Reviewed by Chris
TITLE: All Wheel Drive
SERIES: Bluewater Bay #18
AUTHOR: Z.A. Maxfield
PUBLISHER: Riptide Publishing
LENGTH: 326 pages
RELEASE DATE: July 10, 2017
Healey Holly is battered, depressed, and looking to go to ground in his childhood home. He wants to rent the garage apartment, but it’s Diego Luz’s place now, and the last thing Diego wants is to share it.
Diego is recovering too—from the accident that put him in a wheelchair and the death of his mother shortly after. The garage apartment is where he’s keeping his mother’s things, and as long as they’re up those stairs and he’s down on the ground, there’s no way he can deal with his loss. And that’s just how he likes it.
Healey believes in science. Diego believes in luck. It will take a blend of both, and some prayer thrown in besides, for these two to learn that it’s the journey and the destination that matters.
Healey Holly’s last relationship crashed and burned…literally. After a life of being told he is special, and coming off of the high of getting his Doctorate, Healy should be flying high. His wings got clipped in a rather abrupt fashion, though, by the car crash that left him in the hospital and his ex cutting cords in the most dramatic way possible. Now, back in Bluewater Bay, Healy hopes going home will help him find his center again. Or at the very least a place where the world isn’t spinning so far out of his control. Only trouble is that “home” ain’t home anymore; at least not for the Holly’s.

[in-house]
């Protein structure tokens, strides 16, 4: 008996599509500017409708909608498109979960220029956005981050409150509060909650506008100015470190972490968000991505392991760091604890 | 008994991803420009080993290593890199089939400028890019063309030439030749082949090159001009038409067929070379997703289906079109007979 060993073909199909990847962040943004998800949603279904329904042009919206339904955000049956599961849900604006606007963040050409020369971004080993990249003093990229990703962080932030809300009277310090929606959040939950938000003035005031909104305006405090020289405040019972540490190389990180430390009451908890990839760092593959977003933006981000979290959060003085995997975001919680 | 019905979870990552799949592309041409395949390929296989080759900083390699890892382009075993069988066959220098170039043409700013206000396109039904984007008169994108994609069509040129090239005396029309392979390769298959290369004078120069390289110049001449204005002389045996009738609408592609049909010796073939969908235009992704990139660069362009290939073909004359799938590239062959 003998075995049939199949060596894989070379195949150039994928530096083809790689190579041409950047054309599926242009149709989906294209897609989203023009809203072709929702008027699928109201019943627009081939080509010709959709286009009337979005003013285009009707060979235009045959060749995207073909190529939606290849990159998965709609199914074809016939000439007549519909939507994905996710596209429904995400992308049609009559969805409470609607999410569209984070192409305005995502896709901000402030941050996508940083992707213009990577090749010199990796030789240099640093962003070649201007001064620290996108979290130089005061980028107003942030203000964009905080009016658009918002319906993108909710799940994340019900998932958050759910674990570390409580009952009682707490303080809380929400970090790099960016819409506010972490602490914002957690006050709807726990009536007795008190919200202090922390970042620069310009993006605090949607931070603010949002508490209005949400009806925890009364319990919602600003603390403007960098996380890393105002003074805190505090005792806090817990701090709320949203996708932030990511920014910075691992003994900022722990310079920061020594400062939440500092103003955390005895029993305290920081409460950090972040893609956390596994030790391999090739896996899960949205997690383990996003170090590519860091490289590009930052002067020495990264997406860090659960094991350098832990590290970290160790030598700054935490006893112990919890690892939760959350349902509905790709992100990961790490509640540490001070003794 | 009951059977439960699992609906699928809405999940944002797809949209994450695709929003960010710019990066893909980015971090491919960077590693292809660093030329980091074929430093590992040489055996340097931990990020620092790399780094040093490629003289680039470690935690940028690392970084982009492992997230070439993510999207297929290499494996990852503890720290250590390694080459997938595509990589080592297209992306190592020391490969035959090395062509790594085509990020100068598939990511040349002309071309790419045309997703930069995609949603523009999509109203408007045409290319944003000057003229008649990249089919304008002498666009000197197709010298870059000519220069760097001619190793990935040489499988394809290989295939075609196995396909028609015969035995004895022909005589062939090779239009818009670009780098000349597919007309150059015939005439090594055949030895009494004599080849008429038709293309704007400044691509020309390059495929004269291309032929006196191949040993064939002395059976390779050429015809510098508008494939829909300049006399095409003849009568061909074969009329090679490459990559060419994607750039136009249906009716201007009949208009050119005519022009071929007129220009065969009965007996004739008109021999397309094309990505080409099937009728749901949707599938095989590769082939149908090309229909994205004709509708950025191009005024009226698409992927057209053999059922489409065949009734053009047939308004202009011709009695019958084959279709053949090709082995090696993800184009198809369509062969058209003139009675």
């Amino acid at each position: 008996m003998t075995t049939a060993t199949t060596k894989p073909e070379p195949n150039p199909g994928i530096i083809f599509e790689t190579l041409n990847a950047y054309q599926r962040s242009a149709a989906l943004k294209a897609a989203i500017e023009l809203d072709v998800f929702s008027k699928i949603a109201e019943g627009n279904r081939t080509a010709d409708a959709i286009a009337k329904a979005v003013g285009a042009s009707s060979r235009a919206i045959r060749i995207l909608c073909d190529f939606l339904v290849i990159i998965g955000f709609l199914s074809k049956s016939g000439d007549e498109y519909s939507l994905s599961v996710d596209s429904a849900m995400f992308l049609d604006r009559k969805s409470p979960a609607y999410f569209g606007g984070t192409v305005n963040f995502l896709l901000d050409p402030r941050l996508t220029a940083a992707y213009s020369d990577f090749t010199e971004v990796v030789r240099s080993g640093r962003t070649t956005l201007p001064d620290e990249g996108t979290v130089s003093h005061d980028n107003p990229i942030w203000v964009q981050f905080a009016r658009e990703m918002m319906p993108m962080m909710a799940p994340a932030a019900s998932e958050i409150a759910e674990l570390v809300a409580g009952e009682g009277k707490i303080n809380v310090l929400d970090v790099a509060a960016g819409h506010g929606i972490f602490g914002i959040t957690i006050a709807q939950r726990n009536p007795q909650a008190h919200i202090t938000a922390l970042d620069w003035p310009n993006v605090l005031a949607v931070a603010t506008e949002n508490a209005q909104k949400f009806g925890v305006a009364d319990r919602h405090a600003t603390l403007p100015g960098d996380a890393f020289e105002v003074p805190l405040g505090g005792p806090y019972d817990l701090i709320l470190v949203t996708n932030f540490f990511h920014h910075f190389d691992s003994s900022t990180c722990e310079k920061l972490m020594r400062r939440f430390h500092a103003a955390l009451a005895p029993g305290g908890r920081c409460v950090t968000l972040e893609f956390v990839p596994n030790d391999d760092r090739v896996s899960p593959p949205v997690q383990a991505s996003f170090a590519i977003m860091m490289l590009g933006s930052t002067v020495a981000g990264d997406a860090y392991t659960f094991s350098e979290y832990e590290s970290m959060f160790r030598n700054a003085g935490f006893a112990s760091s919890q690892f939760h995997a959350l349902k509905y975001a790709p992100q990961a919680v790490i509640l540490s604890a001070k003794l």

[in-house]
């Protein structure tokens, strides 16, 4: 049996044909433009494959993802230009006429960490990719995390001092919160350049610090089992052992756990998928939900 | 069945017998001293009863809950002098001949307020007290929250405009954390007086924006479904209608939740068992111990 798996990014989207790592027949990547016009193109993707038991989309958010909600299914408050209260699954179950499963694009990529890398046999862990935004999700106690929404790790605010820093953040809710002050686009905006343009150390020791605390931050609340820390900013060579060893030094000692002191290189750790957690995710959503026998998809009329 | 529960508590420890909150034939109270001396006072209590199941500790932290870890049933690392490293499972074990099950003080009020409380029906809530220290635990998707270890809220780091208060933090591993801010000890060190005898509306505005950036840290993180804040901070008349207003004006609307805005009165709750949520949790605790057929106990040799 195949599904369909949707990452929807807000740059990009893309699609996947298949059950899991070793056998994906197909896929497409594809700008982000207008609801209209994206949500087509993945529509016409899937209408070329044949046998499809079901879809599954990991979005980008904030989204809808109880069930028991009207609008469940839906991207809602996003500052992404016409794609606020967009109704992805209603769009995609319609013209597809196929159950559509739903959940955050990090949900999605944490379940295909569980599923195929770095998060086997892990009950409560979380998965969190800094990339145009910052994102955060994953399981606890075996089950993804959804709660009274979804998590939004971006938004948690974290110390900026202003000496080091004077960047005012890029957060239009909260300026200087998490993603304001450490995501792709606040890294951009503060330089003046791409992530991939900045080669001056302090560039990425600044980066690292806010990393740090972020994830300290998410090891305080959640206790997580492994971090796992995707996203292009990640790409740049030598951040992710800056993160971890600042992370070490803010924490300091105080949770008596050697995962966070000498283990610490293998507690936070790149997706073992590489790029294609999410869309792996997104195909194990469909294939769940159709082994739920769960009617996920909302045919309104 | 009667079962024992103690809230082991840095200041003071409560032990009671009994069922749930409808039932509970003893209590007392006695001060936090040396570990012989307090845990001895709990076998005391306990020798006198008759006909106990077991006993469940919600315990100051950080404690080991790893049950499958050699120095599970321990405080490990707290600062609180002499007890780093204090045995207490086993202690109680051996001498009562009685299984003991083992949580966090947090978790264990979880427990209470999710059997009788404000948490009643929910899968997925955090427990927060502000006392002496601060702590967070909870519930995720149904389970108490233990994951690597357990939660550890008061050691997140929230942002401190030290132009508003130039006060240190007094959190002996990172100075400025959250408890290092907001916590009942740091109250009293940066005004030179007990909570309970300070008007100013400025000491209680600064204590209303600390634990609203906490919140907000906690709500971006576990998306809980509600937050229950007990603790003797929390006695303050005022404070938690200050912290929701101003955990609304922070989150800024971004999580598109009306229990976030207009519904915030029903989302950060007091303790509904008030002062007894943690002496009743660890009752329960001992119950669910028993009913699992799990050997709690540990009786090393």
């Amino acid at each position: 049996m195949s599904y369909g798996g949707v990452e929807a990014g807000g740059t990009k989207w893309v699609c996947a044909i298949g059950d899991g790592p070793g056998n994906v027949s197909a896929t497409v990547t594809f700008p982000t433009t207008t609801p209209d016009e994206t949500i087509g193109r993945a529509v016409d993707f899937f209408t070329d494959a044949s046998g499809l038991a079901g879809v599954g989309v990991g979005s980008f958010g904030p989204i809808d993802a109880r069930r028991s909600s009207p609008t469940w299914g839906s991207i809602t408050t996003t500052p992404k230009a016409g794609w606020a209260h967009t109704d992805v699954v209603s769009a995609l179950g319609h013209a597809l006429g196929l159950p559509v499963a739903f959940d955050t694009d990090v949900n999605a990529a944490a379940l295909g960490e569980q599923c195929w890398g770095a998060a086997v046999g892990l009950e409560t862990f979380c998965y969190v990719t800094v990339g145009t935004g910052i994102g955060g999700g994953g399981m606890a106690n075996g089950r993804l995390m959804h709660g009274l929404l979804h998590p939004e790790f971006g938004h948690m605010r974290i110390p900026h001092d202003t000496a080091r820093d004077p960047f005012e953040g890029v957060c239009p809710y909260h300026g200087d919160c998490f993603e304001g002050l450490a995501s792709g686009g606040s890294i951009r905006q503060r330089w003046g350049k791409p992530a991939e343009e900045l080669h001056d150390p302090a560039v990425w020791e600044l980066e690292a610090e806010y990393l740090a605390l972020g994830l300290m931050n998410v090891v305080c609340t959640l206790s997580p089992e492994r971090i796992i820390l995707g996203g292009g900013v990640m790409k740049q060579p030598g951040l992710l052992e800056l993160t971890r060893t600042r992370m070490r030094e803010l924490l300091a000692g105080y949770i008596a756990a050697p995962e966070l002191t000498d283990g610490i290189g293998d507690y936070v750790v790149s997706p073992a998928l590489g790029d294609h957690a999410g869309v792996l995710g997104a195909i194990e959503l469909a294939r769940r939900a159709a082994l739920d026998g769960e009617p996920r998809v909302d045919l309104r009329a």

Having a random dude show up at his door begging to rent his unused garage apartment is a bad way to start any day. But for Diego Luz, angry and unsure how to cope with his new life–in a wheelchair and grieving his mother, who had always been his constant center–it is an intrusion he doesn’t need, want, or can cope with.
Both men are broken and unsure if all the pieces are even there to be glued back together. They are barely able to hold onto themselves, adding a relationship to the hurricanes they are feeling inside is only a recipe for a disaster on a grand scale. But every time they try to step away they find themselves back to facing each other, wanting to find a home…together.
While I won’t say it is necessary to have read it, I will recommend that if you haven’t got to it yet that you pick up Hell on Wheels, book 3 in the Bluewater Bay Series, before reading this one. It is Z.A. Maxfield’s previous contribution to this Bluewater world, and All Wheel Drive is pretty much the sequel to that book, storywise. But where in Hell we got the story of Nash Holly, here we (finally) get to see his twin brother’s, Healey. I actually didn’t realize that these two books were connected (outside the connection all books in this series share), since it has been so long since I read Maxfield’s previous story, but as I read this book I couldn’t help but feel a desire to go back and do a reread. Not because I felt the story in any way didn’t stand alone, but because all these characters made me remember how much I enjoyed getting to know them that first time.